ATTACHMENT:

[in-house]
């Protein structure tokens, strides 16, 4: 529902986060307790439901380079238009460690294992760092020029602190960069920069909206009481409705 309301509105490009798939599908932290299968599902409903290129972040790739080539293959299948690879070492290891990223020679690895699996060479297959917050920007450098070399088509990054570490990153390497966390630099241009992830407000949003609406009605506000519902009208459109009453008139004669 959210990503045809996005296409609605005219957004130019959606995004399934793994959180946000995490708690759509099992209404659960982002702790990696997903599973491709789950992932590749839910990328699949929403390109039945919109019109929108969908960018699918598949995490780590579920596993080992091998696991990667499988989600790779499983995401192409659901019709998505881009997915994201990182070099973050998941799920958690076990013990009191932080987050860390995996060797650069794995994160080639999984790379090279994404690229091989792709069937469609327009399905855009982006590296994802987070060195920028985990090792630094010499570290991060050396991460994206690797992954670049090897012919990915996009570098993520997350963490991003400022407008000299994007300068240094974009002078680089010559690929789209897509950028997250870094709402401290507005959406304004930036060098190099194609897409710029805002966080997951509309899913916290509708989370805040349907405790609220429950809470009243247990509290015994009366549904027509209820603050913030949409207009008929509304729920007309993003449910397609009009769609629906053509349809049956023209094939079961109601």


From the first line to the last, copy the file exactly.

[in-house]
């Protein structure tokens, strides 16, 4: 529902986060307790439901380079238009460690294992760092020029602190960069920069909206009481409705 309301509105490009798939599908932290299968599902409903290129972040790739080539293959299948690879070492290891990223020679690895699996060479297959917050920007450098070399088509990054570490990153390497966390630099241009992830407000949003609406009605506000519902009208459109009453008139004669 959210990503045809996005296409609605005219957004130019959606995004399934793994959180946000995490708690759509099992209404659960982002702790990696997903599973491709789950992932590749839910990328699949929403390109039945919109019109929108969908960018699918598949995490780590579920596993080992091998696991990667499988989600790779499983995401192409659901019709998505881009997915994201990182070099973050998941799920958690076990013990009191932080987050860390995996060797650069794995994160080639999984790379090279994404690229091989792709069937469609327009399905855009982006590296994802987070060195920028985990090792630094010499570290991060050396991460994206690797992954670049090897012919990915996009570098993520997350963490991003400022407008000299994007300068240094974009002078680089010559690929789209897509950028997250870094709402401290507005959406304004930036060098190099194609897409710029805002966080997951509309899913916290509708989370805040349907405790609220429950809470009243247990509290015994009366549904027509209820603050913030949409207009008929509304729920007309993003449910397609009009769609629906053509349809049956023209094939079961109601």